“It was going to be such a great year for celebration and marking progress,” says Professor Taylor.

“Our work for the Global Elimination of Trachoma goes back to '97…some of the other work goes back to 1999. We've been waiting for this for over 20 years.” But, like the rest of the world, they hadn’t factored a pandemic into their plans.

IEH University of Melbourne


Restrictions to slow the spread of COVID-19 have forced many to rethink the way they work. For IEH, it meant adapting their trachoma campaign to help keep remote Indigenous communities safe and healthy.

Professor Taylor, who also has a background in epidemiology, knew his team could leverage their extensive community networks to help guard against the virus.

“We said, ‘We'd better get out and do it’. We worked with community TV and community-run radio and consulted with community-controlled health organisations to make sure we were developing a message that was culturally appropriate and fitted in.”

Luckily, COVID-19 and trachoma share a common enemy: good hygiene. IEH tackled both challenges by expanding their ‘Six steps to stop germs’ trachoma campaign. The six steps became seven with the addition of ‘cough or sneeze into your elbow’.

“The emphasis on hygiene and hand washing is reinforcing our work and our work is reinforcing the COVID-19 work.  The synergy there is terrific,” says Professor Taylor.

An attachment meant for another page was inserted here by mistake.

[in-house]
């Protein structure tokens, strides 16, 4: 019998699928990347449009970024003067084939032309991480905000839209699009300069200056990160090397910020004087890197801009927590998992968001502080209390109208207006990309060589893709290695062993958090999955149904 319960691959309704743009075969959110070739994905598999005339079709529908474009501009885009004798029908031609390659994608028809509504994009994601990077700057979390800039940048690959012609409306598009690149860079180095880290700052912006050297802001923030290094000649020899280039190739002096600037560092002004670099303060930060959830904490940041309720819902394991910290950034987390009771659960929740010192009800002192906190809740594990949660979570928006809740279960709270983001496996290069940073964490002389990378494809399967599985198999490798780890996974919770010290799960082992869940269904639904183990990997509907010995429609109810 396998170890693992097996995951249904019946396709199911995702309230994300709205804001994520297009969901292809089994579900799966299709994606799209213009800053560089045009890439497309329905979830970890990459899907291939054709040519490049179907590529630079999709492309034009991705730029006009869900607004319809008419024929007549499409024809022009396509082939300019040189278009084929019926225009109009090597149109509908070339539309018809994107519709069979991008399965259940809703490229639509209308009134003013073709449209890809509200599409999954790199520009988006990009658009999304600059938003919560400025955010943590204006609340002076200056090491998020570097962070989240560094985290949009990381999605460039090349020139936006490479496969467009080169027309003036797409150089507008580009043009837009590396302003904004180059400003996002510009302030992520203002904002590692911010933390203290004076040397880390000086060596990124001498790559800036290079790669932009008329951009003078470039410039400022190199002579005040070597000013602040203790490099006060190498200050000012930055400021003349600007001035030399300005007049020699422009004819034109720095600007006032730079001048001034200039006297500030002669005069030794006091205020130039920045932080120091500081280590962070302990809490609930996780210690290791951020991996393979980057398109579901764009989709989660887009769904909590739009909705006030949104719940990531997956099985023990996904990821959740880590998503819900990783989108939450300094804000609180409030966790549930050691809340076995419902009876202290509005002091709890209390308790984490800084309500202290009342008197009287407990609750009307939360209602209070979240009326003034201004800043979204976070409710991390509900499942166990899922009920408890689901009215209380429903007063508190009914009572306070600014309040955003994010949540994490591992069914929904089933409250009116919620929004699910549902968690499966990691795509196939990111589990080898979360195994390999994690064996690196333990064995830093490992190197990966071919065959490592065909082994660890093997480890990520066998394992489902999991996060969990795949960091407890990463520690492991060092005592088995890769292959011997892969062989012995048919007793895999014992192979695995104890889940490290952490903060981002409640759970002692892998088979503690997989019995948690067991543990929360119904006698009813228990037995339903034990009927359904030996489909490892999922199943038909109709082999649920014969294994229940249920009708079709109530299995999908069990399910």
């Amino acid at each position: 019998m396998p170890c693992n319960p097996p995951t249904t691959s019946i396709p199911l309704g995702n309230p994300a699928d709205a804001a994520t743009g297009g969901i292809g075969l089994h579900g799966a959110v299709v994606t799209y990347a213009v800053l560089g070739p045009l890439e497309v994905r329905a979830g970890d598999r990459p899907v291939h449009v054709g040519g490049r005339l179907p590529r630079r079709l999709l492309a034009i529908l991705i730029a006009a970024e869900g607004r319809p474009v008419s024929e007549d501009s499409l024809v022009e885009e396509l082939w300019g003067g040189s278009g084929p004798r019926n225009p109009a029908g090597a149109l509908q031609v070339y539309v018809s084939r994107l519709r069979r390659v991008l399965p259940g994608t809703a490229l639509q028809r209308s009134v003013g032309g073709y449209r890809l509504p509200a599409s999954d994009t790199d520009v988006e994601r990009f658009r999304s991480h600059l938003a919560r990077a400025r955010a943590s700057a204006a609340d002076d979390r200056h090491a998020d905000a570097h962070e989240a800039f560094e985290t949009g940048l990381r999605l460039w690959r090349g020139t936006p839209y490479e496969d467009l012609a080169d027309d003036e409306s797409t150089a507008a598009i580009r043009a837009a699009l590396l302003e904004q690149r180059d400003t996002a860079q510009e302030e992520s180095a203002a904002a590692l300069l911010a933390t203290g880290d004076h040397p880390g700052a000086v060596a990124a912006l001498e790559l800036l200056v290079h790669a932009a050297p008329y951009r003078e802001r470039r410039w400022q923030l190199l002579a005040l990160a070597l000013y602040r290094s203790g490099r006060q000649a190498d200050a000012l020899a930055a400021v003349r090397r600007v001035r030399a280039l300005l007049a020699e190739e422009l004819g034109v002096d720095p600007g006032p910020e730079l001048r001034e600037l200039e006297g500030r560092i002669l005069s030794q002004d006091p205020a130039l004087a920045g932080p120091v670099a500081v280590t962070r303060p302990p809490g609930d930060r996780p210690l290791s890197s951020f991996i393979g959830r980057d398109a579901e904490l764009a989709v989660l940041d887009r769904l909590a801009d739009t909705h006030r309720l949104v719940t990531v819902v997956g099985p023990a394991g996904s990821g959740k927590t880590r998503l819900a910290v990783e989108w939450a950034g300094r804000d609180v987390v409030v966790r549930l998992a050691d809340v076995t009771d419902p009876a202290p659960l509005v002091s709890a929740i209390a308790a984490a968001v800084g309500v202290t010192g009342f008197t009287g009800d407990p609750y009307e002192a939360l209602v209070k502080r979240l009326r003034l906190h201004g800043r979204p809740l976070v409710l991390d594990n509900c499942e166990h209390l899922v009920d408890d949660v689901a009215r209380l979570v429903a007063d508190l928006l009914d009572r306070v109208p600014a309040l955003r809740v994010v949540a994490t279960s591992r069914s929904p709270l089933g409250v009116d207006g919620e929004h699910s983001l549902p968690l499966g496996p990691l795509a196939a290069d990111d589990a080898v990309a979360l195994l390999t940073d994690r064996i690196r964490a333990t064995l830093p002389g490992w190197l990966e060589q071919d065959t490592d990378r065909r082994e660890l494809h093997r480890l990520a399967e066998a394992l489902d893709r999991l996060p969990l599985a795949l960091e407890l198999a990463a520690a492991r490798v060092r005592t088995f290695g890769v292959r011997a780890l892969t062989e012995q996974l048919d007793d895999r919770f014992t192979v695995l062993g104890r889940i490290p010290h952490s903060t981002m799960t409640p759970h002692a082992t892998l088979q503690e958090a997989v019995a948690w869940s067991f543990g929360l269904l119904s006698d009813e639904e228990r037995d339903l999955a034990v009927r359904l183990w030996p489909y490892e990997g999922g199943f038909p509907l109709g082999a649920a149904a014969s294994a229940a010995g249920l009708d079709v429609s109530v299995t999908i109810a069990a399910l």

“We’ve now developed a series of health promotion materials around COVID-19, building on the existing trachoma messages. We’ve got TV, videos, material for use in schools and things like that, that really link in with COVID-19 activities in communities.”

IEH Washing Hands


While the year hasn’t unfolded the way Professor Taylor hoped, the IEH team has much to be proud of.

“When I started off in the '70s on this National Trachoma Eye Health Program, in some of the communities, 75 per cent of the kids had trachoma. The blindness rates were, at that time, 10 times higher. We've eliminated trachoma now in more than 150 communities that were at risk even a decade ago,” he says.

“Importantly, the National Coalition of Peak Aboriginal Organisations now has an equal role with governments in preparing the new approach to close the gap. At last, it is being done with Aboriginal and Torres Strait Island people, and not to them. This is part of the interaction so urgently needed, and so eloquently set out in the Uluru Statement from the Heart.

“My hope is that we can put in place long term, sustainable provision of eye health services across the country that are culturally safe and accessible and affordable, so that every Australian can get top quality eye care.”

Professor Taylor says the patient care pathways IEH have developed could have applications in many other areas of health.

“Our work is really about linking primary care with a specialist service. What works for eyes should work for ears, hearts, lungs, and kidneys. While we haven't fixed all the issues around Indigenous health, I think those lessons learned will be very useful for some of these other areas.”

To find out more about Indigenous Eye Health at the University of Melbourne, visit: